Insights from three panels at the CoreNet Global Summit in Hong Kong
With more than 700 executives from the Asia Pacific region, the 2019 CoreNet Global Summit in Hong Kong brought together innovative thinkers from across corporate real estate. M Moser speakers joined the event to share expertise on a variety of topics across three panels.
Organisational transformation: people, place and culture
Moderated by M Moser Director Wing Leung, this panel gathered speakers from AllianceBernstein, Hyatt and Deloitte to discuss how the cultural transformation achieved by their workplaces has impacted their people and their organisations on a global scale.
Exploring the catalyst for change, Leung invited each of the panellists to share insights on four key elements that influenced their transformation process.
- New business drivers: Creating work environments that can attract and retain talent from a diverse range of backgrounds was a common theme among Leung’s guest speakers, who pressed on the need to adapt to the fast-changing nature of the way people perceive and experience the workplace. In response to fierce competition spanning industries and continents, speed to market requires organisations to adopt a more flexible and agile way of working that enables effective collaboration and enhanced productivity.
- Experience: Echoing the main theme of the CoreNet Global Summit, “Experience Matters”, Leung invited speakers to describe how important the employee experience was in defining their organisational transformation. The panellists shared how hospitality and wellness at work are playing instrumental roles in reshaping the corporate world by putting the diverse interests and needs of their people at the forefront of the workplace experience.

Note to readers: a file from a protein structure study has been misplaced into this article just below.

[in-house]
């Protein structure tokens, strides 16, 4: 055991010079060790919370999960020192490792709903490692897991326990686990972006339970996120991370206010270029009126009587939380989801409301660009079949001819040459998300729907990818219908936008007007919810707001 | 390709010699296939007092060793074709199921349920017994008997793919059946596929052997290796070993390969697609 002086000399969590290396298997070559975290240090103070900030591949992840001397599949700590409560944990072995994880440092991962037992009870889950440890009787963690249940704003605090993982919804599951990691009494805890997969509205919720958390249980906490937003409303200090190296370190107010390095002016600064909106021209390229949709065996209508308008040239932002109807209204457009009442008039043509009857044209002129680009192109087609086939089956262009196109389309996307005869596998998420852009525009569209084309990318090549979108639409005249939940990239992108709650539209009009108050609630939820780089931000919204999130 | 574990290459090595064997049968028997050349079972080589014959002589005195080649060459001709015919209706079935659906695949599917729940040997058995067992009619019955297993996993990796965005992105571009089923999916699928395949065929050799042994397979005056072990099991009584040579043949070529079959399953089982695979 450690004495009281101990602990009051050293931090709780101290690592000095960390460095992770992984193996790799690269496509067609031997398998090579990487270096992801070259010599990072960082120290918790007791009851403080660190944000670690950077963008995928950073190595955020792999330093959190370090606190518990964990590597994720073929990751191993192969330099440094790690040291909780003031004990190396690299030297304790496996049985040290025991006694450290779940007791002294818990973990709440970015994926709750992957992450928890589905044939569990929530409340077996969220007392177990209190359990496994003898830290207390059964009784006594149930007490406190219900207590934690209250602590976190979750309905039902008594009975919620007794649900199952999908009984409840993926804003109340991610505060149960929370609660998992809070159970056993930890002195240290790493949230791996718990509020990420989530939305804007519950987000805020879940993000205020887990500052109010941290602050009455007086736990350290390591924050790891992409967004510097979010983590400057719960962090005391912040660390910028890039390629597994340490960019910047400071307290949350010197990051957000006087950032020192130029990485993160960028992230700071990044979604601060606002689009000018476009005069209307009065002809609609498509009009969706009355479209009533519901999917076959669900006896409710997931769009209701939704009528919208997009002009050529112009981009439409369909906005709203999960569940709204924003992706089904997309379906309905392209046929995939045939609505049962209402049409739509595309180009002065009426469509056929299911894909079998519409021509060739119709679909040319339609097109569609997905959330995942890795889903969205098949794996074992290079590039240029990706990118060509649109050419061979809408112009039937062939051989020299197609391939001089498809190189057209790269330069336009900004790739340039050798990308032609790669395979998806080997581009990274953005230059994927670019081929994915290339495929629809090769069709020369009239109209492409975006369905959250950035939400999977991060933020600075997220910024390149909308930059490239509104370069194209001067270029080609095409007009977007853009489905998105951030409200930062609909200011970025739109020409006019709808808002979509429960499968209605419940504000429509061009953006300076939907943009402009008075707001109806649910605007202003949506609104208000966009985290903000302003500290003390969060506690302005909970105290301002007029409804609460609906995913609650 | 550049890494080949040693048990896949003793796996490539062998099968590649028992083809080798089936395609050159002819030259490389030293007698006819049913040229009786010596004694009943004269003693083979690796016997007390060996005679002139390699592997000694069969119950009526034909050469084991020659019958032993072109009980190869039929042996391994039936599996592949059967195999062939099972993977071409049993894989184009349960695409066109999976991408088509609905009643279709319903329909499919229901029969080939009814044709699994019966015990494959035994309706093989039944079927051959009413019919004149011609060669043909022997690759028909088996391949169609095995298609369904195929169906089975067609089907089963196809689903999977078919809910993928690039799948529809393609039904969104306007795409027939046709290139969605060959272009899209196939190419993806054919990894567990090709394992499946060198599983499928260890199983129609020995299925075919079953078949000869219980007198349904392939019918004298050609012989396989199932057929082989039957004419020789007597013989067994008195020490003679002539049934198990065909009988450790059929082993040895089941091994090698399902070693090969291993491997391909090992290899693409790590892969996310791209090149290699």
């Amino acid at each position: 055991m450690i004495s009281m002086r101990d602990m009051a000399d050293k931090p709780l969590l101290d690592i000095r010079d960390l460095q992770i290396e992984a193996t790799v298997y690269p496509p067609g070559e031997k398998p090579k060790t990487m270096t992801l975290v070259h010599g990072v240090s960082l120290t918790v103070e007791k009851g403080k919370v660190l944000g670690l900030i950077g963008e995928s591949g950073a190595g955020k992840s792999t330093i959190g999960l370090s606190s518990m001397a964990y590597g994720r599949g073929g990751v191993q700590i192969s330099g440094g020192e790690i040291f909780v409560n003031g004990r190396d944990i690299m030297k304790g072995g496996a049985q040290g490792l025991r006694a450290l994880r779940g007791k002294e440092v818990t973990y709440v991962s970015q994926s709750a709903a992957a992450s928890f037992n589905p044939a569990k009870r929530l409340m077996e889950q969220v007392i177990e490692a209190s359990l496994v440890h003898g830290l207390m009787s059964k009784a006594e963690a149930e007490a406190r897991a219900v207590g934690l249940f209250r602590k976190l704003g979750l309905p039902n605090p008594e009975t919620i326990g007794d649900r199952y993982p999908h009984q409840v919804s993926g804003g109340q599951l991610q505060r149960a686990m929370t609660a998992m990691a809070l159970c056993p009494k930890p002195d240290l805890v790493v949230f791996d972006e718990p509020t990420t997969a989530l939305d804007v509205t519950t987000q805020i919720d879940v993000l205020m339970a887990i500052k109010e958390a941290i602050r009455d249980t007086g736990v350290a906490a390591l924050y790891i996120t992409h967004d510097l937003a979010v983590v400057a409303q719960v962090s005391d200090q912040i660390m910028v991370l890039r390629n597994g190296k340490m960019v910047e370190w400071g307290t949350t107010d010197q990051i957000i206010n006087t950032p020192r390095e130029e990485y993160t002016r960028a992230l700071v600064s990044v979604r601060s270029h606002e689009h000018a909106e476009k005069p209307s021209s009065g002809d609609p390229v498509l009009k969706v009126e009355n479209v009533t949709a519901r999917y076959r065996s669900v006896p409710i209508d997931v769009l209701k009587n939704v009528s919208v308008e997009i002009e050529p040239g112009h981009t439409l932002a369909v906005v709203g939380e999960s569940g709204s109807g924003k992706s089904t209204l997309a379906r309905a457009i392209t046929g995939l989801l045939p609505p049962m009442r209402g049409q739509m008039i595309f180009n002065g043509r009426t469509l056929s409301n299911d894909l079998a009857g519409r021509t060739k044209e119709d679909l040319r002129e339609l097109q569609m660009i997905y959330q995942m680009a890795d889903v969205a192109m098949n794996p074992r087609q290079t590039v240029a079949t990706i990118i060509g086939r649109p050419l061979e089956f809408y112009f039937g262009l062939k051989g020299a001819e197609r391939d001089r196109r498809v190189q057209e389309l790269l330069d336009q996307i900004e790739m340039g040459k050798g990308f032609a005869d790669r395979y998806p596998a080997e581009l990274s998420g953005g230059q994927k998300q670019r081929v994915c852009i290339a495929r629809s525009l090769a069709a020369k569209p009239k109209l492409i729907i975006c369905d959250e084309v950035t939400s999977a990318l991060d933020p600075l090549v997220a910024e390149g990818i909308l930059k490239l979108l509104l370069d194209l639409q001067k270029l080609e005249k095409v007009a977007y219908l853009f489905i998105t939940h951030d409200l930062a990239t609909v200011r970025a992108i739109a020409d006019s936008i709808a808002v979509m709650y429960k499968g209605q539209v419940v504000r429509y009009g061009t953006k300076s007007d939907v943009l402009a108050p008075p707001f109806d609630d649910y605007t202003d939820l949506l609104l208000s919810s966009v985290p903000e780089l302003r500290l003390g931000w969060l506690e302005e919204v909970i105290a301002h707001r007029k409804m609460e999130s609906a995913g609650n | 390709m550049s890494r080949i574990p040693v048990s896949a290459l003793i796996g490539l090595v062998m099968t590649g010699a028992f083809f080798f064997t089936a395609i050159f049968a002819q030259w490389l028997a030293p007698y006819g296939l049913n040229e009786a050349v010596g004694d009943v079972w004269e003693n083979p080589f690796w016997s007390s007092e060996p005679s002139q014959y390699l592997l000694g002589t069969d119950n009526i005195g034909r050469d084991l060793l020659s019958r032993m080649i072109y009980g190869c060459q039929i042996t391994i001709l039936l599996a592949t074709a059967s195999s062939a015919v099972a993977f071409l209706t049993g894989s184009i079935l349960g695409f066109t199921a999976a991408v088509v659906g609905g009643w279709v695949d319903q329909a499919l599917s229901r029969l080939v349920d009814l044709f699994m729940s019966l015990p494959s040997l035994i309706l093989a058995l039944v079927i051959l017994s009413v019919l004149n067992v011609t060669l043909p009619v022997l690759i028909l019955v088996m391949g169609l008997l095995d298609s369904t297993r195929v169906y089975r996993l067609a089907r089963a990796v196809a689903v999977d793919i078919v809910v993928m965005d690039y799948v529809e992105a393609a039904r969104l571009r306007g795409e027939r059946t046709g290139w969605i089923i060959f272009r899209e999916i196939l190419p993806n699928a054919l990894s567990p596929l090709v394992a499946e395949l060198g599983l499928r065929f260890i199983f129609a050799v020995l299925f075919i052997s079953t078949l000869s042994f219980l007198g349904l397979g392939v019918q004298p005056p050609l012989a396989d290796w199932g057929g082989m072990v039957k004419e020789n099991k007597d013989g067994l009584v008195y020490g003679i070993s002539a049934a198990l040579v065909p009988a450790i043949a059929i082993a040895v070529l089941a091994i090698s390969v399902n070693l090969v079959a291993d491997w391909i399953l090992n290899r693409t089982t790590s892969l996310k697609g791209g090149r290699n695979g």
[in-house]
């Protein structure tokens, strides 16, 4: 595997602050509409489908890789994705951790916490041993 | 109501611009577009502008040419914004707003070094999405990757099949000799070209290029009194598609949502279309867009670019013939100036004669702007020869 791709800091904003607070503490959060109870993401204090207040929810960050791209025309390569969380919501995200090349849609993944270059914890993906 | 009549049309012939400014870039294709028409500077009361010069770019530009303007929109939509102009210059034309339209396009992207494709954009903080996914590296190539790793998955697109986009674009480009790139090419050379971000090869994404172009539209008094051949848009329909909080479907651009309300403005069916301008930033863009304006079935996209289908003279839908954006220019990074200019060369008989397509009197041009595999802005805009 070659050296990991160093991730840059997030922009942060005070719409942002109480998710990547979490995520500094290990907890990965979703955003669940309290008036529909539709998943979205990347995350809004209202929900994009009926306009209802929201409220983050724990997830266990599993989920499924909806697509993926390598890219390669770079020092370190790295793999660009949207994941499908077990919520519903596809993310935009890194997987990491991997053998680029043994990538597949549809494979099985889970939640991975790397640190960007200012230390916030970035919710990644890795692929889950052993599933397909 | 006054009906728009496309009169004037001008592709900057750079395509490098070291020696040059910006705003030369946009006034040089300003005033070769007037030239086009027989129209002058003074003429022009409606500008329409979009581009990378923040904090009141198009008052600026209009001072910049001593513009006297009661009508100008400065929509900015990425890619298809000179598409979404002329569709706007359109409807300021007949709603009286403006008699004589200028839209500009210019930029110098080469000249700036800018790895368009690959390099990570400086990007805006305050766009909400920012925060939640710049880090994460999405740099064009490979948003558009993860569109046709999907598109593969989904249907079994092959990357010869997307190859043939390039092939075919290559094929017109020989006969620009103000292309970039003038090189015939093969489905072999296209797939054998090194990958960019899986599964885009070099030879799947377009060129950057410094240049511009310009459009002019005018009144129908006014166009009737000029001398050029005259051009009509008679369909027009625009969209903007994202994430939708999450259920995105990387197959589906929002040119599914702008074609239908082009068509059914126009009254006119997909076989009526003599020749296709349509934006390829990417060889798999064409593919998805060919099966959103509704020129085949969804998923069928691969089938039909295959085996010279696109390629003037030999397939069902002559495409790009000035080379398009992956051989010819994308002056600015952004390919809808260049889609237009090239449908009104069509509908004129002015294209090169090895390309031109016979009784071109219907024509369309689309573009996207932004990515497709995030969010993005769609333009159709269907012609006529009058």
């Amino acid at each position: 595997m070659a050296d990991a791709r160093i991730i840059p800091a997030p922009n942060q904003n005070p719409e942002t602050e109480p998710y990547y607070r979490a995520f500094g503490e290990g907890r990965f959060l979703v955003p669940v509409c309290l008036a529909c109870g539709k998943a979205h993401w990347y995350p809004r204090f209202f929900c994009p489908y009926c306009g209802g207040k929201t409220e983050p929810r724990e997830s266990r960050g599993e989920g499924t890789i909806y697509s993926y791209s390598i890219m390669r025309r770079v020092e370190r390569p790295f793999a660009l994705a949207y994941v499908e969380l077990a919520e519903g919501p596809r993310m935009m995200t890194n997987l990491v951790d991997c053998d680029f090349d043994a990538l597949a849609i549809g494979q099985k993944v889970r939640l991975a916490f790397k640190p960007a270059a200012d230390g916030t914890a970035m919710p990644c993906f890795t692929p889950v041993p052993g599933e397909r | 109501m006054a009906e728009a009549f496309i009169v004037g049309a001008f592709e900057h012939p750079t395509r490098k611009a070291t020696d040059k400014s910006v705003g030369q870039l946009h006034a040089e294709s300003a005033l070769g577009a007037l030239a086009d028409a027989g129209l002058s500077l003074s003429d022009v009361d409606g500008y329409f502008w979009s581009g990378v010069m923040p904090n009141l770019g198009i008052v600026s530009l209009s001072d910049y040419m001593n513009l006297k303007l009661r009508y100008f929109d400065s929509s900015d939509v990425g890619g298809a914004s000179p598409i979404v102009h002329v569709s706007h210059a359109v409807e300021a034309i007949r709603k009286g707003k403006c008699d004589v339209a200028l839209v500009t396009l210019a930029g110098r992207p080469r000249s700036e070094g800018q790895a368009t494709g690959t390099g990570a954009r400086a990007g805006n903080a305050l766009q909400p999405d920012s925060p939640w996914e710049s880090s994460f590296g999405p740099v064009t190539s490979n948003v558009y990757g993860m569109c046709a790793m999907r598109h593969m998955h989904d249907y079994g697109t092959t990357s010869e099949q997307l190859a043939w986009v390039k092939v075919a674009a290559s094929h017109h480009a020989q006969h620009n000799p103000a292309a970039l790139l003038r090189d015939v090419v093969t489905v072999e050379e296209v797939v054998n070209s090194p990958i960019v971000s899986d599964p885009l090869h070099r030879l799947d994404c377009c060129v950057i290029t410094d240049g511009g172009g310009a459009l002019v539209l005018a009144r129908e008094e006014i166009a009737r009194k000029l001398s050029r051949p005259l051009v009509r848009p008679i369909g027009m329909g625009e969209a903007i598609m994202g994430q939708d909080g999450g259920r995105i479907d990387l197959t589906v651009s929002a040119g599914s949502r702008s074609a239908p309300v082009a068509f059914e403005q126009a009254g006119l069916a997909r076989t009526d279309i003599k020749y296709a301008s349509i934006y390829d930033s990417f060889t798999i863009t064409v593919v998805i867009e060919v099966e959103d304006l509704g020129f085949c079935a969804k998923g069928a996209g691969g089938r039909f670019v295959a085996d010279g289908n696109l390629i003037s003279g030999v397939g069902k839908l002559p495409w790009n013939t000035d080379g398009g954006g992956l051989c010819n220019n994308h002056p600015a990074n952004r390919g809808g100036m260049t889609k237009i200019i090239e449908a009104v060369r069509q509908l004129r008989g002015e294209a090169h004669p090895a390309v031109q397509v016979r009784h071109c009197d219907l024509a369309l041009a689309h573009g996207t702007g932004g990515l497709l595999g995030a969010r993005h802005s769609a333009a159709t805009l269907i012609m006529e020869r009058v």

- Culture: Reflecting on their own experiences, guest speakers asserted that prioritising a culture centred on human-centric values such as empathy, transparency, communication and morality, can help facilitate cohesive organisational transformation. By taking into consideration a variety of behaviours and personal preferences during the strategy and design phases, the workplace can enable high-levels of creativity, innovation, conversation and experimentation to drive businesses forward.
- Journey: An ongoing commitment for both leadership and their organisations, the speakers characterised transformation as a process to learn from and continuously re-evaluate to adapt to growing and evolving business needs. As companies look to remain ahead of their competition, the need for a more innovative, human-centric and high-performing work environment has never been greater.
The tangible metrics of WELL design
Following last month’s event “WELL: A Deep Dive” organised by the CoreNet NYC Chapter and hosted at M Moser’s New York office, Dr Christine Bruckner invited three sustainability partners to the CoreNet Global Summit in Hong Kong. Sharing the benefits and impact of WELL design on human health, the panel focused on four key discussion points.